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Product: Car Parking
Advertiser: Dublin Airport Authority (D.A.A)
Medium: Online, Radio
ASAI Code 6th Edition: 2.23, 3.15, 3.16
The radio advertising with a male voiceover referred to the following:
“You know there’s no great secret why more people choose to park at Dublin Airport than anywhere else when flying off on business, it’s about getting there faster. And now there’s complimentary fast track through security and a free coffee when you book the short term car park on dublinairport.com. Just a short stroll to departures, park for less than you think and see why more people choose to park at Dublin Airport car parks. Book now on dublinairport.com and get closer, quicker. Terms and conditions apply.”
The internet banner stated:
“TERMS & CONDITIONS APPLY
Complimentary Fast Track and a free coffee when you book Short Term Car Parking midweek online. Dublin Airport.
Park at Dublin Airport. Get Closer Quicker.”
The complainant considered that he had been misled by the advertising. He booked his car into the D.A.A. car park from Monday to Friday and did not receive his free cup of coffee or free fast track access as indicated in the advertising.
The advertisers referred to the the terms and conditions which were available online. They included the following:
“Parking limited to time/day. Offer only valid for those parking mid-week in our short term car park. Entry from Sunday to Thursday only. Hours of entry must be between 5am & 8pm. Maximum duration of 3 days only. Subject to availability. This offer must be booked before the 14th March 2014. Customers must enter on or after the 23rd February 2014 and exit on or before the 14th March 2014. This offer is not available for durations longer than 3 days and is not available for entry at the weekend (Friday & Saturday).
Valid for online bookings only …”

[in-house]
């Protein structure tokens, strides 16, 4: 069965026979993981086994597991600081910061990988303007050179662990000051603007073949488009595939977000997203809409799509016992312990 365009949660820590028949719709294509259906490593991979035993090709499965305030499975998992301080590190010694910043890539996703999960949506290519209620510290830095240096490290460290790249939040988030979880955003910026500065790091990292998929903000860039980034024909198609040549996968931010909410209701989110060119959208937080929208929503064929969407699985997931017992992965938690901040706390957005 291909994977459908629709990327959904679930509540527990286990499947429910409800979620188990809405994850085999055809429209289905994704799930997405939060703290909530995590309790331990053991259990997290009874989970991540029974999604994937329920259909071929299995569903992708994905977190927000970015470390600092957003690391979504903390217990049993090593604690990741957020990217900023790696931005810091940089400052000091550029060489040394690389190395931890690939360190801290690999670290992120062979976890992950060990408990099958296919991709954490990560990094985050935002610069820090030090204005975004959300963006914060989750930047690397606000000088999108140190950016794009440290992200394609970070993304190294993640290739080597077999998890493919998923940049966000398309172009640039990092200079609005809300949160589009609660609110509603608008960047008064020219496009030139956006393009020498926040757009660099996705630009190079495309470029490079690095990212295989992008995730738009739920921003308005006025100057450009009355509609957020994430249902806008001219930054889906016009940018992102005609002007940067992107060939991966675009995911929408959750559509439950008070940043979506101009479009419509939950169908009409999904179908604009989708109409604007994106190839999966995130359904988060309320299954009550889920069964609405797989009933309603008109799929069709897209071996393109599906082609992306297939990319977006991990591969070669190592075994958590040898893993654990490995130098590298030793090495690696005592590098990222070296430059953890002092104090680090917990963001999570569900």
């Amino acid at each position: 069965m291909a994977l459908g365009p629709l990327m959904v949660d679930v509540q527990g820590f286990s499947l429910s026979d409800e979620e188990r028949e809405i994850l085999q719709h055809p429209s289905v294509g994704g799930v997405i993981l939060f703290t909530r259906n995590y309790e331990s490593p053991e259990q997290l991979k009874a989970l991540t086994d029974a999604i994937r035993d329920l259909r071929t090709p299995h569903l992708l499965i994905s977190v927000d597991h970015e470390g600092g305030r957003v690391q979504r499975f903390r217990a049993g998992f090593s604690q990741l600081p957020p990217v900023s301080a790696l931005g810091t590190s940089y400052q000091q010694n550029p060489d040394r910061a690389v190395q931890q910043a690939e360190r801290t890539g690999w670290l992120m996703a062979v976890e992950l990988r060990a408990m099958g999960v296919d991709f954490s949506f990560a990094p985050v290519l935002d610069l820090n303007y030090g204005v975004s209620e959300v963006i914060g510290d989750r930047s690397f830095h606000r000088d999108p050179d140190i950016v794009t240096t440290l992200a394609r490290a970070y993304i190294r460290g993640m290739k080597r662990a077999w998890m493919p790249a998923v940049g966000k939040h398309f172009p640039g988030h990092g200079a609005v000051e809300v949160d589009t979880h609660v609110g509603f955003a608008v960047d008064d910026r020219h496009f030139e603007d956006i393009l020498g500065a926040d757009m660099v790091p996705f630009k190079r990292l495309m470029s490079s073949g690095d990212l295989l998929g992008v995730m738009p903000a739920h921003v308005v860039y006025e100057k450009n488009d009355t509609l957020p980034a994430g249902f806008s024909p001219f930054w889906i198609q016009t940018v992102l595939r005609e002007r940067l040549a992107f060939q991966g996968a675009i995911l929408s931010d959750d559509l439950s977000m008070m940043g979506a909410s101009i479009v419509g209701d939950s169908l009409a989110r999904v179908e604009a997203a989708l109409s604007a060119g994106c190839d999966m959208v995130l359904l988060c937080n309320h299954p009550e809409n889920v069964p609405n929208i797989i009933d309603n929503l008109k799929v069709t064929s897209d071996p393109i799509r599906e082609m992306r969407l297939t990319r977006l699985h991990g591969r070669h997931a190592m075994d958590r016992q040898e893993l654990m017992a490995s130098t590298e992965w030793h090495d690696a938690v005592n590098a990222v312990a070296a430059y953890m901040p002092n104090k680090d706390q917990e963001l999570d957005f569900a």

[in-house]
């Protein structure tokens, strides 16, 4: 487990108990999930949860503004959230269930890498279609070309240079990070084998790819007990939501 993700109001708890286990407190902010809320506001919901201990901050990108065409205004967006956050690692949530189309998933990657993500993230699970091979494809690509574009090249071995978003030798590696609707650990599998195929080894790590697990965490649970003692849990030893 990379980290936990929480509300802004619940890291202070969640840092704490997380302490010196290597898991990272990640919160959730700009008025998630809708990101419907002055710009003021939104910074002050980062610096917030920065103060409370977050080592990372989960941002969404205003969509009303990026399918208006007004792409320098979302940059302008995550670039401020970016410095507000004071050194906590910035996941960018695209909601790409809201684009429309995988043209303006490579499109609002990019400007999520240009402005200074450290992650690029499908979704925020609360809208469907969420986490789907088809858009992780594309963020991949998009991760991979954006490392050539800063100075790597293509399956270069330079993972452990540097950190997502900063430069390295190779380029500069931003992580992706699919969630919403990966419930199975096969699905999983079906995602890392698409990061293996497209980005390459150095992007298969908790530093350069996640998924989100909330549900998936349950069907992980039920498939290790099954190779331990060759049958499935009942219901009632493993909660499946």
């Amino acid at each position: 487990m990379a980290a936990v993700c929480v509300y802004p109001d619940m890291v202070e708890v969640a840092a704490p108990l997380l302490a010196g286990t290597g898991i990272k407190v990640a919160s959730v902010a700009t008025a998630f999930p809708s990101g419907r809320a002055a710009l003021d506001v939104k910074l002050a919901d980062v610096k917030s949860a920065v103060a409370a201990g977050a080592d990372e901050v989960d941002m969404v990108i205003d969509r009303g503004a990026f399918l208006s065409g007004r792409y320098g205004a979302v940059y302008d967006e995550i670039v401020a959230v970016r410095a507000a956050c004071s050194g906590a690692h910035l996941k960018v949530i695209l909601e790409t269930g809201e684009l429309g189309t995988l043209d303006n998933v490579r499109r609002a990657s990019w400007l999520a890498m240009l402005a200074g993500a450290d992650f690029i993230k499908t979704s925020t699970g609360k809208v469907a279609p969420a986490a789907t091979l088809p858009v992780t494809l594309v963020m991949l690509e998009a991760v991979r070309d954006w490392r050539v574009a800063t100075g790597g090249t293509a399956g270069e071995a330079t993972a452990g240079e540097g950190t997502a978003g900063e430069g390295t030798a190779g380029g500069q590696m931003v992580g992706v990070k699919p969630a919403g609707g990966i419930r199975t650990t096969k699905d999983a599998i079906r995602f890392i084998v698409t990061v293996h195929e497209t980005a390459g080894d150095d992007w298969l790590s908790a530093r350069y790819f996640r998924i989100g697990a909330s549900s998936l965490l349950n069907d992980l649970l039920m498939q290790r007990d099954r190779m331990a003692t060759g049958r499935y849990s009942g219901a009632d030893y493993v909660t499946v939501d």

Advertisers’ Further Response:
In response to a request for further information from the ASAI Secretariat, the advertisers said that in keeping with their standard practice, the terms and conditions relating to the offer were readily available on their website. They said that the closing date for the offer had also been defined in the terms and conditions. They also considered that their radio advertising had made it quite clear that the offer in question was a promotional offer by using the word “now there is a complimentary…”
The said that they always strive to make their communications as clear as possible and they would never intentionally mislead their valued customers.
The Complaints Committee considered the detail of the complaint and the advertisers’ response They noted that while the radio advertisement had alerted consumers to the fact that the offer in question had to be booked online, they considered the fact that the offer only applied to midweek bookings to be a major condition and one which such should have been mentioned in the main copy of the radio advertisement.
The Complaints Committee also considered that terms and conditions (T&C’s) attached to offers should be readily accessible to consumers.
They noted in this case that the terms and conditions had been provided on a different webpage to the offer and had been difficult to find. To access the T&C’s users had to click on the link to terms and conditions at the bottom of the homepage, then click on car parking, then pre-booking terms and conditions and finally the offer in question.
The Committee said that while it was acceptable to provide terms and conditions on a different webpage, a link should be provided directly from the offer to the terms and conditions to ensure that consumers were aware of any conditions which may influence their decision in deciding whether or not to participate in the offer. In the circumstances the Committee upheld the complaint under Sections 2.23, 3.15 and 3.16 of the Code.
The advertising must not run in the same format again.